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Local whale watchers and fishermen raise salmon to increase food stock for whales

Last Updated Apr 28, 2018 at 6:01 pm PDT

Chinook being raised in a container. (Courtesy of Sooke Chinook Enhancement Initiative)
Summary

Tens of thousands of Chinook are being readied for the open ocean in Sooke

It's hoped the salmon released from a facility on Vancouver Island will translate into nourishment for orcas

SOOKE (NEWS 1130) – With the southern resident killer whale population – the whales off our coast – now listed as endangered, people who make their living on the ocean are taking action.

It’s called the Sooke Chinook Enhancement Initiative, and it’s led by the South Vancouver Island Anglers Coalition, but supported by Springtide Whale Watching and Eco Tours.

They’re trying to increase the amount of food off our shores for the killer whales.

“The single biggest threat is the lack of prey species abundance. Until we put more food on the table, they’re not going to survive,” says Dan Kukat, of Springtide Whale Watching.

With only 78 of them left, the initiative is meant to raise juvenile Chinook salmon until they’re ready to be released into the wild.

Kukat says the way the salmon are raised, with the best nutrients and protected from predators, the smolts have a bigger chance of surviving the early stages of their lives than they would in nature.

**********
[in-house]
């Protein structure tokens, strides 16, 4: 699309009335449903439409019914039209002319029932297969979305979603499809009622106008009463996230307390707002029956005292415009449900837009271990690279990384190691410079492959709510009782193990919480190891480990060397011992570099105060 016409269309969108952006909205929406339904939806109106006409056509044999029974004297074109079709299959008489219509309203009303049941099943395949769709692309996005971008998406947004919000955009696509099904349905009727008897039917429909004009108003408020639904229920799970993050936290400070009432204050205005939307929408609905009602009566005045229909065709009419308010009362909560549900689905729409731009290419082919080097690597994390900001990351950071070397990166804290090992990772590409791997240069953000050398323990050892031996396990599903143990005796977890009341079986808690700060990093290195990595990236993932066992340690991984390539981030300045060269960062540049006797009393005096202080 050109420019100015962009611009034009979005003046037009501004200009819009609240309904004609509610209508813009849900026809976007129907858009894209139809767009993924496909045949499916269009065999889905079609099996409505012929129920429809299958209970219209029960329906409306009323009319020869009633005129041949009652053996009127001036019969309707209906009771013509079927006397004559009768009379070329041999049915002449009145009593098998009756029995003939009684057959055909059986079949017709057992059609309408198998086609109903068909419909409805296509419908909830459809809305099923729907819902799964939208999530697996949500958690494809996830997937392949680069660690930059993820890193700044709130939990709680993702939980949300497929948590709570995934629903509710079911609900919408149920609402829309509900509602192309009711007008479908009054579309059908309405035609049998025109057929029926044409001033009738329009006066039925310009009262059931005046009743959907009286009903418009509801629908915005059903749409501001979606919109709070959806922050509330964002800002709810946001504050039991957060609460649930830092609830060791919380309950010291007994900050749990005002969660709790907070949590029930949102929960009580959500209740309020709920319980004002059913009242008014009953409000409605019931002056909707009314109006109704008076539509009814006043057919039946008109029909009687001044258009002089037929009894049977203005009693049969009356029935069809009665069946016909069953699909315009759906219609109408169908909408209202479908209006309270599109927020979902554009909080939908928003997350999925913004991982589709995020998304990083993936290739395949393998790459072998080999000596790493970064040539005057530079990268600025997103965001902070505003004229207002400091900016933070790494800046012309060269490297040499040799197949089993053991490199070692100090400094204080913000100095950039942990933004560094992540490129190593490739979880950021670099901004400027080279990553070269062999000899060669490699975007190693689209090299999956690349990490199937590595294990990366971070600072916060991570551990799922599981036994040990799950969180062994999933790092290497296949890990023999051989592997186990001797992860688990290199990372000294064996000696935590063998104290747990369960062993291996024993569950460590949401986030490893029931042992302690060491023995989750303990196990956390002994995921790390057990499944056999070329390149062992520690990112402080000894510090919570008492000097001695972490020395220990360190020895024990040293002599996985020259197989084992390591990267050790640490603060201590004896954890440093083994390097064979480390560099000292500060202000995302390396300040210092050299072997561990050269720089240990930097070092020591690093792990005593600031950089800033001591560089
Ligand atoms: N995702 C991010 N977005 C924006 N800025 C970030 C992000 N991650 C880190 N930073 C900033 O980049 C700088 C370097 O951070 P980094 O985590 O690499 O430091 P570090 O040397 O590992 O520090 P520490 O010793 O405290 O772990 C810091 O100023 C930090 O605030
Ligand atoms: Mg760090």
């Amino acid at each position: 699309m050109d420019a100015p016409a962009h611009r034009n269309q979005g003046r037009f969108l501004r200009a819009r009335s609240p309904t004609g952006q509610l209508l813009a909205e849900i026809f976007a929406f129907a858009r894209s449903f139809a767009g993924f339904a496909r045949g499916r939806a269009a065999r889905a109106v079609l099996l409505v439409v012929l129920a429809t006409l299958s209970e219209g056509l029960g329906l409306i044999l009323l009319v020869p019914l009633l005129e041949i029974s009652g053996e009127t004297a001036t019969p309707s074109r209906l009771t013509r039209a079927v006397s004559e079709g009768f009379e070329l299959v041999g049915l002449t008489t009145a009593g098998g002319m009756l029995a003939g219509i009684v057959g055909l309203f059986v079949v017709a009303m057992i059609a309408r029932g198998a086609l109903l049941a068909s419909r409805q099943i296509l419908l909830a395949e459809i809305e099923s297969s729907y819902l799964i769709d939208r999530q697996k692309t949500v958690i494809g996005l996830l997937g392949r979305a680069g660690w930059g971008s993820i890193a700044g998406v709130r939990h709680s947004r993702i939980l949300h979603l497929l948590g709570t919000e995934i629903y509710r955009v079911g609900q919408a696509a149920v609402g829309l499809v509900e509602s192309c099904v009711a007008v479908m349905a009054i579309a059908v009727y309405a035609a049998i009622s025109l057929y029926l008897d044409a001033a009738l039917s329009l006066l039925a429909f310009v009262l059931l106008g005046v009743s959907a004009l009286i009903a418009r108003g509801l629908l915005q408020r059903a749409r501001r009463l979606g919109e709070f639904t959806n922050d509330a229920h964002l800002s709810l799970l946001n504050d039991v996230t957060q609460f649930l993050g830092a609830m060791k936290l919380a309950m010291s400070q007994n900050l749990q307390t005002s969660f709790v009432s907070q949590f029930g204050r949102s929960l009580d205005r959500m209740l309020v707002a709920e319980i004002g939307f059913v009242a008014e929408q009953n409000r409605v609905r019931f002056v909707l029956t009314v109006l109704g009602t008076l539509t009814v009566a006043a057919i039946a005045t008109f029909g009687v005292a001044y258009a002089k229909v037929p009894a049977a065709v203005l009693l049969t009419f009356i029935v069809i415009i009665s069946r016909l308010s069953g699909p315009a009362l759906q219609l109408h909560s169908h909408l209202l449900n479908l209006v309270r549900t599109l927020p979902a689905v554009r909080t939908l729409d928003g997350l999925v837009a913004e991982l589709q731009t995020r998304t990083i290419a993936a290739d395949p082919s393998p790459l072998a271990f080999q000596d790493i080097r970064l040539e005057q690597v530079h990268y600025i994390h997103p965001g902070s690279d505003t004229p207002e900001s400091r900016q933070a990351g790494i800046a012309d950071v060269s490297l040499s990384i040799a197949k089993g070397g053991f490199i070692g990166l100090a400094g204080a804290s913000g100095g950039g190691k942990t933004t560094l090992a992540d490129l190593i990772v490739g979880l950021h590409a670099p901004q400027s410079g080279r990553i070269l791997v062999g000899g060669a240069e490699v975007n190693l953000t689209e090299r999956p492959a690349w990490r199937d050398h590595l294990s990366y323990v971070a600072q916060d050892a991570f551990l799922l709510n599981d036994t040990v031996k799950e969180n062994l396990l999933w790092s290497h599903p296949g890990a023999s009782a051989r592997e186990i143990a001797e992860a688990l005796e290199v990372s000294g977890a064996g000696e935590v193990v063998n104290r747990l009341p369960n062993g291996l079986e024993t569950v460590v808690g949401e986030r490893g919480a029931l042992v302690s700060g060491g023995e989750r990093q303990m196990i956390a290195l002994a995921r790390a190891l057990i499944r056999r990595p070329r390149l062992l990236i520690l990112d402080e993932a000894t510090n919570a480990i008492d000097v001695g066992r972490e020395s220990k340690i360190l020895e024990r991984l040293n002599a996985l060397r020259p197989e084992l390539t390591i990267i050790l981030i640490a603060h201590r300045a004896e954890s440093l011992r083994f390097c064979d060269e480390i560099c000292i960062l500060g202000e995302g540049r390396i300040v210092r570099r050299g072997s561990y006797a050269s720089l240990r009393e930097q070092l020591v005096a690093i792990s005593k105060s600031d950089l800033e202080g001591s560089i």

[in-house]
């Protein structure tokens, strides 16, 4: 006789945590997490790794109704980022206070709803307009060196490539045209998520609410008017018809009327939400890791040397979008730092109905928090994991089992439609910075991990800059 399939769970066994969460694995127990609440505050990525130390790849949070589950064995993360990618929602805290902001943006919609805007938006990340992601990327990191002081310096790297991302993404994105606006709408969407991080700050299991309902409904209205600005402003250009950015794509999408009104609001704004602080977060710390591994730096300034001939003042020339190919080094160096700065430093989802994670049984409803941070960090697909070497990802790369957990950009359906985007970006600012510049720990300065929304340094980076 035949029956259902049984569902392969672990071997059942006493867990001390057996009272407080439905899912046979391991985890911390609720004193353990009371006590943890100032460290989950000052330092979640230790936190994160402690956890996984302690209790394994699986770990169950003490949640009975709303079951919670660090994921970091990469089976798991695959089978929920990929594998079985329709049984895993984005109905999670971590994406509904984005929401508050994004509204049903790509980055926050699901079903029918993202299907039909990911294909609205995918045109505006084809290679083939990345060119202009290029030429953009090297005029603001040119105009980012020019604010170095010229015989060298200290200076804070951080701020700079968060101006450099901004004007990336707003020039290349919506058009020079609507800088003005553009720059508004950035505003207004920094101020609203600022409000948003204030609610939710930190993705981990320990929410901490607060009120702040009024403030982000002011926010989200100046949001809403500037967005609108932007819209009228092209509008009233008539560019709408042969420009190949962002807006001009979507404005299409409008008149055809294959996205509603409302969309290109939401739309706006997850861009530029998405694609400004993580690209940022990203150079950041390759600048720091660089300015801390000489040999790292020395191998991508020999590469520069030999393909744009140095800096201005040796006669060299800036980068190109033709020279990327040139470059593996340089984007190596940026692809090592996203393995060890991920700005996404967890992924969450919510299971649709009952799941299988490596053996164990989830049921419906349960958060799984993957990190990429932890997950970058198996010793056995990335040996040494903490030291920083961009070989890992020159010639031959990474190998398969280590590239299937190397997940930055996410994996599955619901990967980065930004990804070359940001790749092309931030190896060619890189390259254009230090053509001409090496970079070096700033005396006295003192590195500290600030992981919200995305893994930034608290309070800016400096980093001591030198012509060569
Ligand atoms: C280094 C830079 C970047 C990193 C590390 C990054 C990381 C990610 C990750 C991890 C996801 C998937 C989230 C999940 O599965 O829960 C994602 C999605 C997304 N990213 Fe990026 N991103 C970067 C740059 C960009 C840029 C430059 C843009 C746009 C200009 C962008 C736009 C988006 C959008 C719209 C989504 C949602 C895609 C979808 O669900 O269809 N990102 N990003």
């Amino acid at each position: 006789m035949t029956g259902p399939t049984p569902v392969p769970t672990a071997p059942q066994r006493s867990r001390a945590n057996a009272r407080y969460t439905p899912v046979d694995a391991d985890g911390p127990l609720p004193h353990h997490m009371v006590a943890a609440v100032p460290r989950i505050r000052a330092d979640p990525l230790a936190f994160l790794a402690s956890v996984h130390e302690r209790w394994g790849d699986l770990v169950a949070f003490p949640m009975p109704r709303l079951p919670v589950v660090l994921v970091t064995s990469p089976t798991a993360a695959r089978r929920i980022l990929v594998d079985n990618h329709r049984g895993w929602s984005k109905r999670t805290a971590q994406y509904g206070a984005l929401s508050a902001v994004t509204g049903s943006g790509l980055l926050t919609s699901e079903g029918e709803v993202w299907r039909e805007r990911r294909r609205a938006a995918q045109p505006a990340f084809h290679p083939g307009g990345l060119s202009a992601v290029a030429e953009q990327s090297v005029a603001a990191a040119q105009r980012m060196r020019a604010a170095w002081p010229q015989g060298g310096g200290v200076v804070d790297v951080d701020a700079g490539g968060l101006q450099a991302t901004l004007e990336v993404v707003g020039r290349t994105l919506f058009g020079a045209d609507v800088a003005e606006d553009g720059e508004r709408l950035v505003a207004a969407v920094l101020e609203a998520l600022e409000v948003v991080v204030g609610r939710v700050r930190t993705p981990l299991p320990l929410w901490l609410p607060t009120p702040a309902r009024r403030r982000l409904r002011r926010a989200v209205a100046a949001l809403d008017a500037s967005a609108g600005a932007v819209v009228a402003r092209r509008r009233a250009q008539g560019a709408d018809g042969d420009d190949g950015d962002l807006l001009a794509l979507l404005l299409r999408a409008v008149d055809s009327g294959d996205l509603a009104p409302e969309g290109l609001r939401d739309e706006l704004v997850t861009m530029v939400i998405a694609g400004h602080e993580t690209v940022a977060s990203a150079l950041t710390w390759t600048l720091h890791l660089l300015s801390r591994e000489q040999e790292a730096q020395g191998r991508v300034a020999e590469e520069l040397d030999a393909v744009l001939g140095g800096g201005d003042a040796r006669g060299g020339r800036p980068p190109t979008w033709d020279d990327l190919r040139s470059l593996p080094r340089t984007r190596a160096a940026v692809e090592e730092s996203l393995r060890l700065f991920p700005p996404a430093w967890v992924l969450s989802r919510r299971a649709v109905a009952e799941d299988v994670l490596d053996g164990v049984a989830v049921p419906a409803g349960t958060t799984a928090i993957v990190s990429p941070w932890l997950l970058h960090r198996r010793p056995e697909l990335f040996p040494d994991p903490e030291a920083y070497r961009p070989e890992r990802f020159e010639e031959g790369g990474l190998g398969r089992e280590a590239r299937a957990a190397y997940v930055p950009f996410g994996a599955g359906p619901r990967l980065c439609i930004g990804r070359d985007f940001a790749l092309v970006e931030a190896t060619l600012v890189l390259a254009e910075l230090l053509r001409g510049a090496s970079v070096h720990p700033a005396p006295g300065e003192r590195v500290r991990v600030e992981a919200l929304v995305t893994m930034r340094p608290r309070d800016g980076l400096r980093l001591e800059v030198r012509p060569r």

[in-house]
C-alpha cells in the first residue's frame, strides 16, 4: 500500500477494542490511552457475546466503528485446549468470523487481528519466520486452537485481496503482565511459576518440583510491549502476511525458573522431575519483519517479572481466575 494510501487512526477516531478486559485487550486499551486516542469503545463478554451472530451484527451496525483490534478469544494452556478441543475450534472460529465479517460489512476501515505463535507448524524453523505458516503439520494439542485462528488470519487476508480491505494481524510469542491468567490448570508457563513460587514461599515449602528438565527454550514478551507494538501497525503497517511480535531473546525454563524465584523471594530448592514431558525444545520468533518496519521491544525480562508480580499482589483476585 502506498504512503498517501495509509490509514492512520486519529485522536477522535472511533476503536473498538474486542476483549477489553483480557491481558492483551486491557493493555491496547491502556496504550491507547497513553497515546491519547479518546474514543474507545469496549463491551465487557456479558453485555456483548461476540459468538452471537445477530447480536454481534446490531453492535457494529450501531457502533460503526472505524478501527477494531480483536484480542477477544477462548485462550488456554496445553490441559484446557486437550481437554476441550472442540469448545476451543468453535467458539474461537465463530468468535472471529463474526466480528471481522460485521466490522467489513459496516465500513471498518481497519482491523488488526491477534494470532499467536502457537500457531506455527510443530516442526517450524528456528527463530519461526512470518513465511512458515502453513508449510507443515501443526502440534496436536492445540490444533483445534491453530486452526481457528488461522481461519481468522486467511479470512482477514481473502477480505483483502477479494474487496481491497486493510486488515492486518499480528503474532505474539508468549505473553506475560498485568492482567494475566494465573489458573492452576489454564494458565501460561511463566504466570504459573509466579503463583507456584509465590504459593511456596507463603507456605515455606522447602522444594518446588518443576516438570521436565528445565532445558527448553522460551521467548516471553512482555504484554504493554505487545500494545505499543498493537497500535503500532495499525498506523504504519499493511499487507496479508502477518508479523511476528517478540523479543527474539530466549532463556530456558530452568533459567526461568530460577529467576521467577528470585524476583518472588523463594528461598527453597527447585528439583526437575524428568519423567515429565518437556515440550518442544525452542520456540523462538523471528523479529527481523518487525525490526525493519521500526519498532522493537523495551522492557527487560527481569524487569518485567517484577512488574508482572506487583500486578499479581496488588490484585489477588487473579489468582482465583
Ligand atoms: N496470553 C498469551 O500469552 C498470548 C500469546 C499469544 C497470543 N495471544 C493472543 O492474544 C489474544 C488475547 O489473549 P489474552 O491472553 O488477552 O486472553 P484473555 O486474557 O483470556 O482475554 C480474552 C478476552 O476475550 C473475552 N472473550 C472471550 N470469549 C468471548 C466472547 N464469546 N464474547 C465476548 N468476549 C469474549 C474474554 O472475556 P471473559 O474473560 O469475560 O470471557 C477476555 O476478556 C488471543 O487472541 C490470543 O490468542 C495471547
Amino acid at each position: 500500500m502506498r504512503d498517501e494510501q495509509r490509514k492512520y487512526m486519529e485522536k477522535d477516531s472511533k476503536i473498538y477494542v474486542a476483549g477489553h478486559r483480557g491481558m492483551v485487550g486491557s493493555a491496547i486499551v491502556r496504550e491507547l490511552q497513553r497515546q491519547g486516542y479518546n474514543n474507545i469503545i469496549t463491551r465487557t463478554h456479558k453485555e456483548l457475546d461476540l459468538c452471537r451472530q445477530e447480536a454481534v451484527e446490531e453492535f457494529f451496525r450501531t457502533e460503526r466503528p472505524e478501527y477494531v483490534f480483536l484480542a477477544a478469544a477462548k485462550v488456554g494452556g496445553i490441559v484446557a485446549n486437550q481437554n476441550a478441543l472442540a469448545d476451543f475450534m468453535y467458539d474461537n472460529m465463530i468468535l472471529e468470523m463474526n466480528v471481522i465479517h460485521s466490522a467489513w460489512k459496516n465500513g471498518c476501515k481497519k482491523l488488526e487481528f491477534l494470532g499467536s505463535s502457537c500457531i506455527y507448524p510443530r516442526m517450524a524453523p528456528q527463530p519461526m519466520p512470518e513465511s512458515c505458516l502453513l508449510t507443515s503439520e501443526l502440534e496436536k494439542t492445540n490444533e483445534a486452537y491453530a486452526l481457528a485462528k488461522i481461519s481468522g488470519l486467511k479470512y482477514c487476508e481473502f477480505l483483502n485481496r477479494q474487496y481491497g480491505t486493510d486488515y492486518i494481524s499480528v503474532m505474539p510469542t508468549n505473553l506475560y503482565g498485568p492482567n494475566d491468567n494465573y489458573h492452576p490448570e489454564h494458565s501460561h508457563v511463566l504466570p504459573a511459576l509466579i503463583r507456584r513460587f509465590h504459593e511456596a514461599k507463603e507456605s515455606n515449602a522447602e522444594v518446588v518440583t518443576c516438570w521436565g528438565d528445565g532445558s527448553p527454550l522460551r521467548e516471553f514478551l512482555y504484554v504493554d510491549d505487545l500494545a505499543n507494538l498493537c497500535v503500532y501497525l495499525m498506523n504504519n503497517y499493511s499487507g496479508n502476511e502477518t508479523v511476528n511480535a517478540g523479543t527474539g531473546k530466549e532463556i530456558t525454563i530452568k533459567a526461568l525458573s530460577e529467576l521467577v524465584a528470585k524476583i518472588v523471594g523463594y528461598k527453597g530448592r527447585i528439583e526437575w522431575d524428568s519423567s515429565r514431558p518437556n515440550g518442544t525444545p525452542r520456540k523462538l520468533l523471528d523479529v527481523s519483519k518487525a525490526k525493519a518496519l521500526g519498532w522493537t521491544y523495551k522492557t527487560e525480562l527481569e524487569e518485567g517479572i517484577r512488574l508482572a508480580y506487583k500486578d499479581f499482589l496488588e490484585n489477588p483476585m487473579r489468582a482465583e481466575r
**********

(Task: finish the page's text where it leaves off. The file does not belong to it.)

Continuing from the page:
The 500,000 Chinook in the program begin life at the egg stage at a Department of Fisheries hatchery, then are transferred to marine enclosures in Sooke roughly a month before they are ready for the wild.

“This batch will be released to the open ocean in stages, under the cover of darkness, preferably on a cloud-covered night,” explains Kukat, adding that the smolts at this point are about eight inches long and about a year old.

“It’s a unique approach in Canada. It’s the only project like this entirely privately managed and entirely privately funded.”

Last year was the first year the group released a batch of Chinook, which are expected to return to the coast in 2020.

Kukat admits once the salmon do mature there will be a lot of competition for them, from local and international fishermen, seals and sea lions, but says it’s still worth it.

He points to what’s happening to the humpback whale population on the West Coast – calling it the ‘great humpback comeback.’ He says humpbacks are being spotted where they haven’t been seen over the last one hundred years.

He is so confident about the salmon endeavour, he says he’s looking forward to something similar happening to enhance herring stocks – an important food source for salmon, seals, sea lions.